The Network in Solidarity with the People of Guatemala (NISGUA)
was formed in 1981 to coordinate local activism on Guatemala in the
United States. More than thirty years later, working in partnership
with Guatemalan communities, organizations and movements, NISGUA
remains one of the strongest U.S.-based voices for human rights, social
justice and responsible U.S. policy in the region. We are an activist
organization that supports the Guatemalan people in their struggle for
justice, human rights, and self-determination. NISGUA provides human
rights monitoring for grassroots movements; works to reorient U.S.
policy toward Guatemala; contributes to a broad U.S. movement for a
democratic Guatemala based on socioeconomic justice; and educates the
U.S. public about Guatemala.
NISGUA works for economic and social justice in Guatemala and the United States by building mutually beneficial north-south ties. Our organizing aims to challenge elite power structures and oppressive U.S. economic and foreign policies through fostering the development of long-term cross-border relationships. Some of the core vehicles for NISGUA's campaigns include speaking tours, delegations, print and electronic publications and grassroots action.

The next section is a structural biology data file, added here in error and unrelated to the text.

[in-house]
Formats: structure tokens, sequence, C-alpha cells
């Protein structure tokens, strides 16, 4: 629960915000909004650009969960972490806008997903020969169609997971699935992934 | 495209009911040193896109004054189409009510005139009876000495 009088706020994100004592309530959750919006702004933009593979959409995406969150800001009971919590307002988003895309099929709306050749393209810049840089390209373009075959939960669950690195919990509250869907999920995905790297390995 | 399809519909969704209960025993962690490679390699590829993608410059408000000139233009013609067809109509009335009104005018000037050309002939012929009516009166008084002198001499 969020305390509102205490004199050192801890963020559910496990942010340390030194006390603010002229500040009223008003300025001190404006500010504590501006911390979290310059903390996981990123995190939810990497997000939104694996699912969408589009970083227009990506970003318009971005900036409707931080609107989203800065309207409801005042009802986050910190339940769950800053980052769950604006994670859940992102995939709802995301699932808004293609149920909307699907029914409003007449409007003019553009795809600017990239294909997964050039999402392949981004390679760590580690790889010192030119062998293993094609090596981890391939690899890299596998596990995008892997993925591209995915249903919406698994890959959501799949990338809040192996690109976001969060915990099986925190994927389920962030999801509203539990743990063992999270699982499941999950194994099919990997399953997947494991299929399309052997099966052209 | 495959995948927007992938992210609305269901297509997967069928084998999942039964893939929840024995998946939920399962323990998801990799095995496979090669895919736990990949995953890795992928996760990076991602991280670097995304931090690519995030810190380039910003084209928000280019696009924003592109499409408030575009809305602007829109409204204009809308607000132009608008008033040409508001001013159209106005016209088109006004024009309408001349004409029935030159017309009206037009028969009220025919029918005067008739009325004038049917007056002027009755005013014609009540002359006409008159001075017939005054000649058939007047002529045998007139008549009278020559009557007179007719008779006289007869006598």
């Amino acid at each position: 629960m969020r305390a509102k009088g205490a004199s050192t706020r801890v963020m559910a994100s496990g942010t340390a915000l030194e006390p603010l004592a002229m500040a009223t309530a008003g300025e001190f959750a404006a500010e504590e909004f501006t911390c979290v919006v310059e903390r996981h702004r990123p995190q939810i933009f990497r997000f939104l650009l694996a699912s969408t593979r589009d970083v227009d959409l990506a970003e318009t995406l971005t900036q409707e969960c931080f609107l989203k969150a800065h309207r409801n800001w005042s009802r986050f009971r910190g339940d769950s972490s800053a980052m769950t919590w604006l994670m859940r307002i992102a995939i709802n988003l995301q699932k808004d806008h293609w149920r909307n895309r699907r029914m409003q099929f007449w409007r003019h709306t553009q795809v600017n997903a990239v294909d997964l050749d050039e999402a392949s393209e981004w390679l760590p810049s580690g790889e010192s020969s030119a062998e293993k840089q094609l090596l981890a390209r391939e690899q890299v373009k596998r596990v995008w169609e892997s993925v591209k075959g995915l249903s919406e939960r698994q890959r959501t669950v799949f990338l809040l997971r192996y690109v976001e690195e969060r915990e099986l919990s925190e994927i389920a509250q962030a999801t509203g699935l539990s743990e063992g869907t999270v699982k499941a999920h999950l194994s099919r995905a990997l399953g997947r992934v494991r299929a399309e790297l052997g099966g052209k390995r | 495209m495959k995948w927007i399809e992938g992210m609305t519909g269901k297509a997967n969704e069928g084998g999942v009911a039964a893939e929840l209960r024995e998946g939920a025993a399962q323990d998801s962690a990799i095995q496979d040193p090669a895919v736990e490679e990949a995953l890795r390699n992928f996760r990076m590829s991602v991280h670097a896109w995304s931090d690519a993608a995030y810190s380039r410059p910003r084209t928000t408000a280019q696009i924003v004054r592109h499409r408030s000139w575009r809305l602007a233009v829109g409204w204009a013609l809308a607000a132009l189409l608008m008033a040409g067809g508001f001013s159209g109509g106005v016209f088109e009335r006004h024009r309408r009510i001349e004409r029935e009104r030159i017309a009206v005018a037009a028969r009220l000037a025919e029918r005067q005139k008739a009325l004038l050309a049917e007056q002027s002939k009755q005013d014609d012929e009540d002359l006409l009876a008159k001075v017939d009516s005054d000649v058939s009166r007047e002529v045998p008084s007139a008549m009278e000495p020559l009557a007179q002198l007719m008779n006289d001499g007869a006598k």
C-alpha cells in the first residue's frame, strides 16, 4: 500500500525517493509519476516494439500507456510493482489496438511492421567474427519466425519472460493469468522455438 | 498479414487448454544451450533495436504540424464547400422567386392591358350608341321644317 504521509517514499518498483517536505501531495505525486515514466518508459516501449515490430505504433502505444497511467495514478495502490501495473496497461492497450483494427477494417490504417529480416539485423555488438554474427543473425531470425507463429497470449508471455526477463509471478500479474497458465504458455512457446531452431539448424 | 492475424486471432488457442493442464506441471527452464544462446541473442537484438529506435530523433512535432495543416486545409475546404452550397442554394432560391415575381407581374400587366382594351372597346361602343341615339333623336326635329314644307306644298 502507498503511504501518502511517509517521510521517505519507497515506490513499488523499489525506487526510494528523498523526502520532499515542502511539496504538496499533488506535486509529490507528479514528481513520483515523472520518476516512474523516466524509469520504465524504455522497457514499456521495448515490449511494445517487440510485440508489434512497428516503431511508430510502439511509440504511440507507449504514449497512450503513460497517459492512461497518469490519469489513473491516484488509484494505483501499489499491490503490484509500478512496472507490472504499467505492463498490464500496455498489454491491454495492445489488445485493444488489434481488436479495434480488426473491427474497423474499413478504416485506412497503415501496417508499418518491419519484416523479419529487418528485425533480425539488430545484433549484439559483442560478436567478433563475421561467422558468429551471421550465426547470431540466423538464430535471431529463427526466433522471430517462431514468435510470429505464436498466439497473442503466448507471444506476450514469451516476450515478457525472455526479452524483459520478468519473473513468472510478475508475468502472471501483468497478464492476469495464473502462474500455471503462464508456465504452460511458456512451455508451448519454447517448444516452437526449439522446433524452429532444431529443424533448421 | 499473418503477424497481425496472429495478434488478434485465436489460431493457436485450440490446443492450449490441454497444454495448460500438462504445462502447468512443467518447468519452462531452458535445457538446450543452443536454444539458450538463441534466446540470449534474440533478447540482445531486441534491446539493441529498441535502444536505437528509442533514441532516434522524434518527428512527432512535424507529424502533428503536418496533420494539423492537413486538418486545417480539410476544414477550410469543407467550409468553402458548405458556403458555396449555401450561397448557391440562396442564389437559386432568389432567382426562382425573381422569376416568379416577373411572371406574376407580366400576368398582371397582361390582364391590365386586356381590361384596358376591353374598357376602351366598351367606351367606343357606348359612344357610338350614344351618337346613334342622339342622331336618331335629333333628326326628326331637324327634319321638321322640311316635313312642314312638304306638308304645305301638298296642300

The Guatemala Accompaniment Project (GAP) of the Network in Solidarity with the People of Guatemala (NISGUA) trains and places qualified candidates as human rights accompaniers. Accompaniers work as human rights observers, providing an international presence to Guatemalans organizing in defense of their rights in a variety of contexts, including precedent-setting genocide cases and local opposition to mega-projects. Accompaniment is one tool used in response to the threats, harassment, and violence faced by survivors of Guatemala's 36-year long civil war, grassroots organizations working for justice, and indigenous communities combating destructive mega-development projects on their land.
What do human rights accompaniers do? Accompaniers work as human rights observers, providing an international presence to Guatemalans organizing in defense of their rights in a variety of contexts, including precedent-setting genocide cases and local opposition to mega-projects. Accompaniers work in pairs, travel between the capital and an assigned region, share in rural life, observe and report on conditions, monitor the human rights situation and provide a link to the international community. NISGUA trains volunteers and matches them with groups in the U.S. that support the accompanier's stay, both financially and personally.